… about our health care system, remind me how dramatically different things work just around the corner from where we live. Beth Goldring is a 67-year old American, a former ballet dancer, university humanities teacher and human rights worker. She was ordained a Rinzai Zen nun in 1995 and currently directs Brahmavihara, a chaplaincy program providing services to destitute AIDS patients and their families in Phnom Penh, Cambodia. Here’s an excerpt from her newsletter —
“The government, without announcement, set a policy that anybody more than five days late for their medicines after three months is automatically cut from the rolls of patients receiving medicines (three-month appointments are now standard for people, except when the hospitals run out of medicines and can only give for shorter periods). Neither patients nor doctors were informed of this. We first heard about it from a doctor we are close to, who discovered it when he went to give medicines for someone and found the records gone.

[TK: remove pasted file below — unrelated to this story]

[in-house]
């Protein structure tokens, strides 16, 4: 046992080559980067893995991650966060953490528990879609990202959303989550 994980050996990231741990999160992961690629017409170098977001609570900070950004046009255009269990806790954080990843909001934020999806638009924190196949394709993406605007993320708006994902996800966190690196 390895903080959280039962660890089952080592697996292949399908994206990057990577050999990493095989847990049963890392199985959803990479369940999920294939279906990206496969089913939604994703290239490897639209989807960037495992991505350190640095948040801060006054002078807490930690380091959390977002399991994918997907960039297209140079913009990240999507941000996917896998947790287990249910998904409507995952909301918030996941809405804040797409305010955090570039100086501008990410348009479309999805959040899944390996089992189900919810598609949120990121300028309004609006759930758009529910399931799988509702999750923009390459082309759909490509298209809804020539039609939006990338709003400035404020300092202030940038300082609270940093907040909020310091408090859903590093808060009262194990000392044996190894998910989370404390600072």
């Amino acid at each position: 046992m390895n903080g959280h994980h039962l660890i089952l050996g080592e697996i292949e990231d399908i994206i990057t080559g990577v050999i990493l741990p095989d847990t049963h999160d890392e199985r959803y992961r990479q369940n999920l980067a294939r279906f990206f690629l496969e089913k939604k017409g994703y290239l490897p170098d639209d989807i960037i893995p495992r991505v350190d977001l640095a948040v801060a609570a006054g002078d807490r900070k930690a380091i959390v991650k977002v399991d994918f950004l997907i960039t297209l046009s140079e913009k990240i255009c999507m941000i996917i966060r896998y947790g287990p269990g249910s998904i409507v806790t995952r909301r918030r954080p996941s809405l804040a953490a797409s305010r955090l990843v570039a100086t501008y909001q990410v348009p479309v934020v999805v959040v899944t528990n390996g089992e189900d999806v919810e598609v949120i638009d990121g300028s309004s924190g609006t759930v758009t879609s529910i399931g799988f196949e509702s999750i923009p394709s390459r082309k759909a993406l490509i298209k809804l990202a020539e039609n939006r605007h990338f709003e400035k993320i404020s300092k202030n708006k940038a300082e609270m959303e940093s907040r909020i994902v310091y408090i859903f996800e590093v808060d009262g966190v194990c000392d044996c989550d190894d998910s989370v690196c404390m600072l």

“Ta Heng, our beloved schizophrenic patient, went for medicines in early April only to find he could not receive them. We and Maryknoll [a Catholic mission] have covered his situation, which remains complicated, but we don’t know how many other patients have been cut off. Most people who come late for their medicines are poor and come late because it is hard to find the money for transportation. I found out more recently that patients taken off the rolls theoretically can go to one government-run clinic for treatment; we don’t know yet if this actually works.”
Click here to see Beth’s annual support, budget, and donation site.